African Violet Houseplant Facts

African Violet: Frequently Asked Questions

How Can You Tell When It’s Time to Water Your African Violet?

Water your African Violet when the soil feels dry. The best way to tell when it’s time to water is by sticking your finger into the soil. Stick your finger in the soil 1 inch deep. If the soil feels dry, then it’s time to water your African Violet. Water can damage the leaves, it’s best not to let water get on the flowers or the leaves. Water from the bottom. 

Can You Use Cold Water When Watering Your African Violet?

African Violet can be watered with tap water but be mindful of the water temperature that you are using to water your African Violet. Don’t use straight cold water from the tap to water your African Violet. African Violet prefers lukewarm water that is not hot and not cold. When you turn on the cold water from the faucet add a little bit of warm water. You can also get to this ideal temperature by filling a watering can or pitcher with water and leaving it out overnight until the water is at room temperature. 

What Fertilizer Should You Use for Your African Violet?

Use a balanced fertilizer on your African Violet.

How Big Does Your African Violet Get?

The size of your African Violet will depend on the variety. The height ranges from 4-6 inches tall. The micro-miniature African Violet varieties will grow to less than 3 inches in diameter, miniature African Violet varieties will grow to 3-6 inches in diameter, the standard African Violet varieties will grow to 8 to 16 inches, and the large African Violet varieties will grow to more than 16 inches.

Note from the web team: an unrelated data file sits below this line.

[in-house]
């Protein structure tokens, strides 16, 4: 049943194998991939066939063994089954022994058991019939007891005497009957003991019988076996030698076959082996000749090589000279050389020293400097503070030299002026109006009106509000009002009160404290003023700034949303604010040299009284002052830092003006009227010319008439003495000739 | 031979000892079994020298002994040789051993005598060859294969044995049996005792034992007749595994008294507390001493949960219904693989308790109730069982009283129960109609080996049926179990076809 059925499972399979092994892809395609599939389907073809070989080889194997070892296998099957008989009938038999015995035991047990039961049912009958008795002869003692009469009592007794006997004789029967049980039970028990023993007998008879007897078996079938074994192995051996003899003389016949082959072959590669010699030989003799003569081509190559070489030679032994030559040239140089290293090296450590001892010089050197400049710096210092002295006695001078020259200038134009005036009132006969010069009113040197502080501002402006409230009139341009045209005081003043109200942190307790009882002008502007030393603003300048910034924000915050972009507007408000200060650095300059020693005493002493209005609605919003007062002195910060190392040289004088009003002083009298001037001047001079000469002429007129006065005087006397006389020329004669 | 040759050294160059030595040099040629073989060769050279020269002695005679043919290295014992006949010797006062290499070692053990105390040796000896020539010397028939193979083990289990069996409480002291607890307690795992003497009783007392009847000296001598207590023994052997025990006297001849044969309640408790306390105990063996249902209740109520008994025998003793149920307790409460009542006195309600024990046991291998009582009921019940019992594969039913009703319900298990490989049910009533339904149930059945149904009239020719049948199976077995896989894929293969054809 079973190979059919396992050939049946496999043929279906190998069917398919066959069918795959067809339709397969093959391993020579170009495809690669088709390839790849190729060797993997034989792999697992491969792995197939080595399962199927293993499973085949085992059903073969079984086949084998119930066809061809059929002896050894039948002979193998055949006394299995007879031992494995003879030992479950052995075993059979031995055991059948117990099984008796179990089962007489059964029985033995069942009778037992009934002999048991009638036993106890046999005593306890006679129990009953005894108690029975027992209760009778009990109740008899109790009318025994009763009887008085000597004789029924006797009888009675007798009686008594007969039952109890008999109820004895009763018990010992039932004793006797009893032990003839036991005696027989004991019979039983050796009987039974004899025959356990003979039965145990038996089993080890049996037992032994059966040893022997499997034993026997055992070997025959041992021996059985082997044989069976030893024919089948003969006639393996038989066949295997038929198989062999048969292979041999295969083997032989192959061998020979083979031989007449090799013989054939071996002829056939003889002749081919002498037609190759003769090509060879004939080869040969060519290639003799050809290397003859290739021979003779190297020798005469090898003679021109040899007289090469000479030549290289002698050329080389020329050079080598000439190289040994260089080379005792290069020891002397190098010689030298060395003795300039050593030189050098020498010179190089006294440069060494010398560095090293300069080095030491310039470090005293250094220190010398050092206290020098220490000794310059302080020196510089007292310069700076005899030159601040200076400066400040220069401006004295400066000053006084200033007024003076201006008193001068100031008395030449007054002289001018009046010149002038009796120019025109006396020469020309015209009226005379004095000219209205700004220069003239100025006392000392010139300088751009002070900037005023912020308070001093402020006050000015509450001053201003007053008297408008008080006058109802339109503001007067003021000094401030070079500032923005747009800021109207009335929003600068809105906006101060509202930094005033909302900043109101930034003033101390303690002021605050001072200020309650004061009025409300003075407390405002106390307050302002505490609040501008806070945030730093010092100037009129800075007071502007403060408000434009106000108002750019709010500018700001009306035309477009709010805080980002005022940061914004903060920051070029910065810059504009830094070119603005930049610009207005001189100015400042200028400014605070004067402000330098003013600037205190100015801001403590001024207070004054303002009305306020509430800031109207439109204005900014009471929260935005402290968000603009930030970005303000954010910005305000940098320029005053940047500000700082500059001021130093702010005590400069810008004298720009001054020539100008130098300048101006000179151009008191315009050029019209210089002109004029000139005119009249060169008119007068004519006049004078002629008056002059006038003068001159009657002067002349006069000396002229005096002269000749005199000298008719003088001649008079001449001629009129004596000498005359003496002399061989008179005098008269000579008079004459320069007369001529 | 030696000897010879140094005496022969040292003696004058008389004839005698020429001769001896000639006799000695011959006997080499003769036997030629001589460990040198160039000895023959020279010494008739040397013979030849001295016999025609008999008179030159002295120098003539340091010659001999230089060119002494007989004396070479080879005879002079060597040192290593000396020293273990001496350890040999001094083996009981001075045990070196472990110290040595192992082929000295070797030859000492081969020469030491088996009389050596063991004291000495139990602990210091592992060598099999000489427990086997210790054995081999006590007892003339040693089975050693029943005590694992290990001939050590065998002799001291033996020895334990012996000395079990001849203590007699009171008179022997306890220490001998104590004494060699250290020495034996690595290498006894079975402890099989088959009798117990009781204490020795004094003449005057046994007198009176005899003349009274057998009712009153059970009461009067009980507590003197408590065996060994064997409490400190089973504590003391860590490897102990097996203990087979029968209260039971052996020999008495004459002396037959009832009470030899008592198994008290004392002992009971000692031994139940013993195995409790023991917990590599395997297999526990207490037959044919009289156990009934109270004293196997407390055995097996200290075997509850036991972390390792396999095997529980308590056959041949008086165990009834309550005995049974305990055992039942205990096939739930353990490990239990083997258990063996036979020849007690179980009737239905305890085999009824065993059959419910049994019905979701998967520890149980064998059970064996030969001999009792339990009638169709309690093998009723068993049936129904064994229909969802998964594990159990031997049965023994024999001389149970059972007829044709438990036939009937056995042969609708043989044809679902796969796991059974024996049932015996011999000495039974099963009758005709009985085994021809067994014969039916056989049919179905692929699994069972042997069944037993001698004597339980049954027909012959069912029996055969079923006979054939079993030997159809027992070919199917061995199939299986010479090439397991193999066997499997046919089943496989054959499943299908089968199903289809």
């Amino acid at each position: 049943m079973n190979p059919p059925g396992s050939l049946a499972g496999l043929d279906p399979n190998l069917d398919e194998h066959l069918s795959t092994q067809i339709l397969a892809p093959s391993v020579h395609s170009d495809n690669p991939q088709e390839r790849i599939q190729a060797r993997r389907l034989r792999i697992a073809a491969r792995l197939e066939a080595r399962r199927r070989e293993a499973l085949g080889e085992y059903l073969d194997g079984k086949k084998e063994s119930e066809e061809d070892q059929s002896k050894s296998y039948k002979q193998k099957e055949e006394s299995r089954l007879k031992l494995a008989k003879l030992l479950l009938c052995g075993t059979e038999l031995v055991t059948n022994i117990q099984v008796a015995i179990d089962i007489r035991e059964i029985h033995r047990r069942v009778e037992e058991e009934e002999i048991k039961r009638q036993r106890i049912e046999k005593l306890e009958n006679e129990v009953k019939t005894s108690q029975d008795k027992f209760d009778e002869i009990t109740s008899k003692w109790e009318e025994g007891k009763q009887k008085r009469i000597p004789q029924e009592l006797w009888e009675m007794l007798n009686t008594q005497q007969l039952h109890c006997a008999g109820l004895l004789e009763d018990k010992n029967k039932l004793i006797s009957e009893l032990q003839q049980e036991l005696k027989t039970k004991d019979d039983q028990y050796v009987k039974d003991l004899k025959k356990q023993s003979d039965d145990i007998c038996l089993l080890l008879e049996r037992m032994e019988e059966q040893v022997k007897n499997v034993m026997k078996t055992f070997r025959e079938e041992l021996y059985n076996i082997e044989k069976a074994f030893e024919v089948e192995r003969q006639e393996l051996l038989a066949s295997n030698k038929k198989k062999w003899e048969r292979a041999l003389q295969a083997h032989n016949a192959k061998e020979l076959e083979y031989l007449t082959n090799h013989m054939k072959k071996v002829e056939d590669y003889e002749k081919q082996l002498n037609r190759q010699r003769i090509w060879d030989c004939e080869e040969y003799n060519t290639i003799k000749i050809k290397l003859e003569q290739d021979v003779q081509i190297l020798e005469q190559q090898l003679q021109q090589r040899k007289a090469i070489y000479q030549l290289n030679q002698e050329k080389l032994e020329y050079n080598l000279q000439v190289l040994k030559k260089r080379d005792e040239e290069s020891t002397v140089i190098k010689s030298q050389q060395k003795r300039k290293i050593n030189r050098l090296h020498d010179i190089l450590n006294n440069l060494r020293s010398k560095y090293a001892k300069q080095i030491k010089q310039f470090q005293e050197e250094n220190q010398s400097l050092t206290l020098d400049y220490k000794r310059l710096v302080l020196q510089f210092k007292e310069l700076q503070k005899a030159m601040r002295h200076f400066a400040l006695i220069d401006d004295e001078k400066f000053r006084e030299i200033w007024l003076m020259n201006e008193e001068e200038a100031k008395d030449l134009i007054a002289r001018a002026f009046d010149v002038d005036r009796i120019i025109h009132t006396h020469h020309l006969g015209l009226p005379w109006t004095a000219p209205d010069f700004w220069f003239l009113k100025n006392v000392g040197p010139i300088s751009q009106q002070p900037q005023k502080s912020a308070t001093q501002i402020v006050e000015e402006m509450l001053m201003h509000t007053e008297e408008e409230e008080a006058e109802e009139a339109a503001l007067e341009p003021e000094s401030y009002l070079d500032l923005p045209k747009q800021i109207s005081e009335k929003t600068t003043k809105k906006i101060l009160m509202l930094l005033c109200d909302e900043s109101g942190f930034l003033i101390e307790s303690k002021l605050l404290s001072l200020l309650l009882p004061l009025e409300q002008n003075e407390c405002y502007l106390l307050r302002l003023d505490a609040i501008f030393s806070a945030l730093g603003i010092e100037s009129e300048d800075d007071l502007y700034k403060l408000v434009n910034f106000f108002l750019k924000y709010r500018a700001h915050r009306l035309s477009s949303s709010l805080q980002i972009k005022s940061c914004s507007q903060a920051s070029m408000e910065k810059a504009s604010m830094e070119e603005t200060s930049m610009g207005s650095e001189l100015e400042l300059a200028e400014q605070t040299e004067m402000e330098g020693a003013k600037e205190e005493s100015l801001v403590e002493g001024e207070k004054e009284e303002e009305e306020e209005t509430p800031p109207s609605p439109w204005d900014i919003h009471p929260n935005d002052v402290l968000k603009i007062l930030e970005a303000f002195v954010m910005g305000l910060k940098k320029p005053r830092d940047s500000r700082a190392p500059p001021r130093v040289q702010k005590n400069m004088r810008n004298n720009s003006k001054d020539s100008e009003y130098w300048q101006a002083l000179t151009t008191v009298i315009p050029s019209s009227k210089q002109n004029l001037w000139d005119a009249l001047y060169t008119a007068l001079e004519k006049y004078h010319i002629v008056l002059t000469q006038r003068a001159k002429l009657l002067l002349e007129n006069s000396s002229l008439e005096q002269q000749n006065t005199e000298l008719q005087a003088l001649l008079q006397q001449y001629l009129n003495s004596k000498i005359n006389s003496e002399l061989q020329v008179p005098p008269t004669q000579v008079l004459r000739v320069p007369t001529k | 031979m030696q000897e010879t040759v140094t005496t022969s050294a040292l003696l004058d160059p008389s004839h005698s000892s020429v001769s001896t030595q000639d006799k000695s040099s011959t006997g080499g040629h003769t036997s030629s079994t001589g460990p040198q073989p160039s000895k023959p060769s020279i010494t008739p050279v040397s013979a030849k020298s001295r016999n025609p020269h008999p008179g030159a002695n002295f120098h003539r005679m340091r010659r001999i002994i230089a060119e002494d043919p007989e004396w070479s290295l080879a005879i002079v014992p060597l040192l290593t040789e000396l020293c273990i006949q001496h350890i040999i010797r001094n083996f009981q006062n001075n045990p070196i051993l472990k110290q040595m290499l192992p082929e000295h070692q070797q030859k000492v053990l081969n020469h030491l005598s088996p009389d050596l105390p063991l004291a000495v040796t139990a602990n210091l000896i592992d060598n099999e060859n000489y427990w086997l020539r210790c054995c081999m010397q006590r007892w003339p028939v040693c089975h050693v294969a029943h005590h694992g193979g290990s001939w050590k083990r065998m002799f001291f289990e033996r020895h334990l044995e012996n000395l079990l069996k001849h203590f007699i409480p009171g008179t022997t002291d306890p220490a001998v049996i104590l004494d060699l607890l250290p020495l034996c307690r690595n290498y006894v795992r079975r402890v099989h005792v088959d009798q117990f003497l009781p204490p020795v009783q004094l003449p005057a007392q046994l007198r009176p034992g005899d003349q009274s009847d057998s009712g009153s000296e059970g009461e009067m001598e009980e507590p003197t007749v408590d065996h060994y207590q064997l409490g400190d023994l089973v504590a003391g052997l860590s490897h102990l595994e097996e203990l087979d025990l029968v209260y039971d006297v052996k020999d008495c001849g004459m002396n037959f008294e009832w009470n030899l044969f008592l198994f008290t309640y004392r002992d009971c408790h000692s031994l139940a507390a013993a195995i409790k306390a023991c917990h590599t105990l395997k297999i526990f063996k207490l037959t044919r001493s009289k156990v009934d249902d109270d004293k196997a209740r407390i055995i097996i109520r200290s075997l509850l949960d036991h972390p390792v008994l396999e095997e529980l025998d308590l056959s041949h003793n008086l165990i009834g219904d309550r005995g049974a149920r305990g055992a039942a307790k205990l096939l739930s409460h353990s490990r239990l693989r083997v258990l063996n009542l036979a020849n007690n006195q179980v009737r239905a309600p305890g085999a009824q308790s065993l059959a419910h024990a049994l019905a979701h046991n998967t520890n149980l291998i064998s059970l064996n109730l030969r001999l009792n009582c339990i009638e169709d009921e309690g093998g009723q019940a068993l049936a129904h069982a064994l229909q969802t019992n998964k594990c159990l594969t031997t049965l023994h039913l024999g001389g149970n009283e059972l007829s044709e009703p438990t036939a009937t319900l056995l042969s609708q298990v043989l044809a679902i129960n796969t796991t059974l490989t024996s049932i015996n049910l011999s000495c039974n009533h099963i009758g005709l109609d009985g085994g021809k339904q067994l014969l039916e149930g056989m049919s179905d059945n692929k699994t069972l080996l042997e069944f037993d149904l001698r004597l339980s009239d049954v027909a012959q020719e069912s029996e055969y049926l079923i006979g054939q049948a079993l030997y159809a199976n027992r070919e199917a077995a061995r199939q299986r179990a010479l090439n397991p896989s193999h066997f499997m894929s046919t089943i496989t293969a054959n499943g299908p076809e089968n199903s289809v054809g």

How Do You Propagate Your African Violet?

African Violet Plant is easy to propagate. You can propagate your African Violet via leaf cutting.

Below are steps on how to propagate African Violet Plant by leaf cutting.

1. Take a Leaf Cutting of your African Violet Plant

Cut a mid-sized leaf from your African Violet and include 1-2 inches of the leaf stalk.

2. Plant Your African Violet Leaf Cutting

Dip the leaf stalk into rooting hormone and then plant it into a pot that is a soil mixture of vermiculite and perlite (50/50 ratio). Make sure the soil mixture is damp by watering it thoroughly before planting the leaf stalk. You can plant more than one leaf in the pot.

3. Repot Your African Violet to its Permanent pot

The roots of your African Violet will grow in 2-4 weeks. You will see the baby leaves grow to about 1 inch long. When that happens, you can repot your African Violet to its permanent container.

4. Place New African Violet Plant in a Spot with Bright Indirect Sun

Place your new African Violet plant in a spot with bright indirect sunlight. Don’t put it in direct sunlight.